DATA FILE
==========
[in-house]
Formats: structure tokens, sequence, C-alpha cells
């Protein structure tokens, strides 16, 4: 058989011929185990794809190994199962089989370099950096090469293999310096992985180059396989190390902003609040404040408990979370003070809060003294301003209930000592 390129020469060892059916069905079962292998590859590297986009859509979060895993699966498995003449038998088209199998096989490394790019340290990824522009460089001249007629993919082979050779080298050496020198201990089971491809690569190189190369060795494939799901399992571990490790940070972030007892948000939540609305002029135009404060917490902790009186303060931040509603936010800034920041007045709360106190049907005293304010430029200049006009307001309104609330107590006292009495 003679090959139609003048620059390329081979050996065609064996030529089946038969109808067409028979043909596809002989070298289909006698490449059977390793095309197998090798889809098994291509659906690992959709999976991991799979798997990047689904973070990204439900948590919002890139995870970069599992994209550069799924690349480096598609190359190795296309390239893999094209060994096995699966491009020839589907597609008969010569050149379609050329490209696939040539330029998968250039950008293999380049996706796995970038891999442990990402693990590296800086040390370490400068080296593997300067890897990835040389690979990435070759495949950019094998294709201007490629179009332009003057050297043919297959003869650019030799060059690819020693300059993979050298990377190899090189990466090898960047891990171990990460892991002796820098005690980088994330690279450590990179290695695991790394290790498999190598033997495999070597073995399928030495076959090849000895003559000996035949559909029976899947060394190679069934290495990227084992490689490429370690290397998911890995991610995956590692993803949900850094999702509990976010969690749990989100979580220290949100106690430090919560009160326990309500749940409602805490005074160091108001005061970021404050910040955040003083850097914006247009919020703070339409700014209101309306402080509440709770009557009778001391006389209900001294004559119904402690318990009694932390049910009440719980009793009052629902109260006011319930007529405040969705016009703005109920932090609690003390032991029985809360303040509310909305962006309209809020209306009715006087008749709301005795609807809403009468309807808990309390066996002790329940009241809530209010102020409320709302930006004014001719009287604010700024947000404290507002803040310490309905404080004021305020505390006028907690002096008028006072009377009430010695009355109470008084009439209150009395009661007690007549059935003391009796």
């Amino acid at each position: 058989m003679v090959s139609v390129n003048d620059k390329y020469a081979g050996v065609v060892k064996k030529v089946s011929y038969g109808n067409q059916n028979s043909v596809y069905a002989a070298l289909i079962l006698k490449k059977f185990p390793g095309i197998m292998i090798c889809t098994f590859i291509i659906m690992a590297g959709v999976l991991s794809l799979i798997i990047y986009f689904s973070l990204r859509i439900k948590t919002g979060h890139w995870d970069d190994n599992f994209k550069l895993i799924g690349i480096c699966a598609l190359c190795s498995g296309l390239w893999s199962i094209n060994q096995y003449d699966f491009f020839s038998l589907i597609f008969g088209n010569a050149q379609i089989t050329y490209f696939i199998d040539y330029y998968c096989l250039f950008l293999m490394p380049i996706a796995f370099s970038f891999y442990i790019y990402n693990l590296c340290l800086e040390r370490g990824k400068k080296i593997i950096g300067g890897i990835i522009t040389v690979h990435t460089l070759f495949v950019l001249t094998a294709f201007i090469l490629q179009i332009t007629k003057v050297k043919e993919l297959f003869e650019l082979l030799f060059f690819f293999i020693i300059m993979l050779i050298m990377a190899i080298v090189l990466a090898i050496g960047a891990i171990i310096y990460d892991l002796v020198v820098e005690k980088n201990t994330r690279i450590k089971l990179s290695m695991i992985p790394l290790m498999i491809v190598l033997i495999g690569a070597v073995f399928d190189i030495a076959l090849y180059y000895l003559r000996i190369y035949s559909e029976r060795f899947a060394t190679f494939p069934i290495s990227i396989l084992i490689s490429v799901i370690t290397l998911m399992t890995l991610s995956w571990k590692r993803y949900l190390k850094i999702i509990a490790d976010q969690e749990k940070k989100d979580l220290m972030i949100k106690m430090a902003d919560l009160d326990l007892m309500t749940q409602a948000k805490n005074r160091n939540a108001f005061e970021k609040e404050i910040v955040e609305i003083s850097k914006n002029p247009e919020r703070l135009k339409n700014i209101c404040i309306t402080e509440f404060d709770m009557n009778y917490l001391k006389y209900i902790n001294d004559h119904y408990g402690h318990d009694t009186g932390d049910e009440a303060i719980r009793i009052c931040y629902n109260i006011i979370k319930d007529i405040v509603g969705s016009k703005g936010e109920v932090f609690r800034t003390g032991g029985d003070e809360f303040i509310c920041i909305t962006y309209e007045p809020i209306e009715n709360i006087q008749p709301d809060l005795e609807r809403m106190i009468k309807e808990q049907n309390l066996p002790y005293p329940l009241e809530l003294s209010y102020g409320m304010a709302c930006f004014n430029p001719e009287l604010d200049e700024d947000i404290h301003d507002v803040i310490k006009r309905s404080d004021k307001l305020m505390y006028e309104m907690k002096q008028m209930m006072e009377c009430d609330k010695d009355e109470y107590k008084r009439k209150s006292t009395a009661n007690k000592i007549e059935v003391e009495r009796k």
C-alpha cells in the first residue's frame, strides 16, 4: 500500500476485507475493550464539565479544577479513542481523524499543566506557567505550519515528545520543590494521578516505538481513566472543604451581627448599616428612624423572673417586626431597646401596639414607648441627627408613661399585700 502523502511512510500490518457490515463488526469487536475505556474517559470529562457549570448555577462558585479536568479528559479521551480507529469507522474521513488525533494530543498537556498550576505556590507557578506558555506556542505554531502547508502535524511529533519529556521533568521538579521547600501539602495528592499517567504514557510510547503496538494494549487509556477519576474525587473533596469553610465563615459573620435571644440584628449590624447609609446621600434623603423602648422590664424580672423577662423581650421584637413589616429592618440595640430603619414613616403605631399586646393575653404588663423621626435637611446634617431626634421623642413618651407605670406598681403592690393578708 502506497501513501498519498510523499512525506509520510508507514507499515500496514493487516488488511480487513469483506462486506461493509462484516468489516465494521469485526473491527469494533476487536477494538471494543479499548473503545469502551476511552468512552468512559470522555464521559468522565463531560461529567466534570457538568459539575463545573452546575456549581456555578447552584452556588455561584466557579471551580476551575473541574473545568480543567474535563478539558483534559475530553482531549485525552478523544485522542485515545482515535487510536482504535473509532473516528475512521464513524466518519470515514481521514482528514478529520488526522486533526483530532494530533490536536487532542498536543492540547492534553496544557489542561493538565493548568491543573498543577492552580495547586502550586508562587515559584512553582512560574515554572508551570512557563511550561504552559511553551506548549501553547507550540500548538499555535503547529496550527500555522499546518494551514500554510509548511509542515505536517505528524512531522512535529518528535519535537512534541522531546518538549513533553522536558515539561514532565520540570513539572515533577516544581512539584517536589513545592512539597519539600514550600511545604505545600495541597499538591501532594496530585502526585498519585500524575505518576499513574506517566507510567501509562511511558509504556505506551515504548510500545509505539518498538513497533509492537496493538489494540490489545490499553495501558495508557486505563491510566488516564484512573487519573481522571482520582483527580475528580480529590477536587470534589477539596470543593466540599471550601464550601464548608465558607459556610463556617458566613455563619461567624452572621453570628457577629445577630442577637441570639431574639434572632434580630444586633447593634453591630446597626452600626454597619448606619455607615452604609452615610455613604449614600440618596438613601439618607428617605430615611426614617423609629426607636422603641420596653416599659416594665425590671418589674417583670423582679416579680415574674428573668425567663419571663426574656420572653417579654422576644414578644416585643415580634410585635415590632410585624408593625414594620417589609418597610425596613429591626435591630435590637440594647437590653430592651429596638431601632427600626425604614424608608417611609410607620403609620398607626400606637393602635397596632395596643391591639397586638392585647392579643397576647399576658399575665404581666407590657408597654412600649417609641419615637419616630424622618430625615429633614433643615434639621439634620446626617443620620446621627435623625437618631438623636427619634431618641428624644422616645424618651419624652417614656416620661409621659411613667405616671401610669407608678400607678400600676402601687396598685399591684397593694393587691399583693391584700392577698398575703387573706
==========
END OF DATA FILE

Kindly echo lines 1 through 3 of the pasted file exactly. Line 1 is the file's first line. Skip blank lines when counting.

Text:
[in-house]
Formats: structure tokens, sequence, C-alpha cells
């Protein structure tokens, strides 16, 4: 058989011929185990794809190994199962089989370099950096090469293999310096992985180059396989190390902003609040404040408990979370003070809060003294301003209930000592 390129020469060892059916069905079962292998590859590297986009859509979060895993699966498995003449038998088209199998096989490394790019340290990824522009460089001249007629993919082979050779080298050496020198201990089971491809690569190189190369060795494939799901399992571990490790940070972030007892948000939540609305002029135009404060917490902790009186303060931040509603936010800034920041007045709360106190049907005293304010430029200049006009307001309104609330107590006292009495 003679090959139609003048620059390329081979050996065609064996030529089946038969109808067409028979043909596809002989070298289909006698490449059977390793095309197998090798889809098994291509659906690992959709999976991991799979798997990047689904973070990204439900948590919002890139995870970069599992994209550069799924690349480096598609190359190795296309390239893999094209060994096995699966491009020839589907597609008969010569050149379609050329490209696939040539330029998968250039950008293999380049996706796995970038891999442990990402693990590296800086040390370490400068080296593997300067890897990835040389690979990435070759495949950019094998294709201007490629179009332009003057050297043919297959003869650019030799060059690819020693300059993979050298990377190899090189990466090898960047891990171990990460892991002796820098005690980088994330690279450590990179290695695991790394290790498999190598033997495999070597073995399928030495076959090849000895003559000996035949559909029976899947060394190679069934290495990227084992490689490429370690290397998911890995991610995956590692993803949900850094999702509990976010969690749990989100979580220290949100106690430090919560009160326990309500749940409602805490005074160091108001005061970021404050910040955040003083850097914006247009919020703070339409700014209101309306402080509440709770009557009778001391006389209900001294004559119904402690318990009694932390049910009440719980009793009052629902109260006011319930007529405040969705016009703005109920932090609690003390032991029985809360303040509310909305962006309209809020209306009715006087008749709301005795609807809403009468309807808990309390066996002790329940009241809530209010102020409320709302930006004014001719009287604010700024947000404290507002803040310490309905404080004021305020505390006028907690002096008028006072009377009430010695009355109470008084009439209150009395009661007690007549059935003391009796």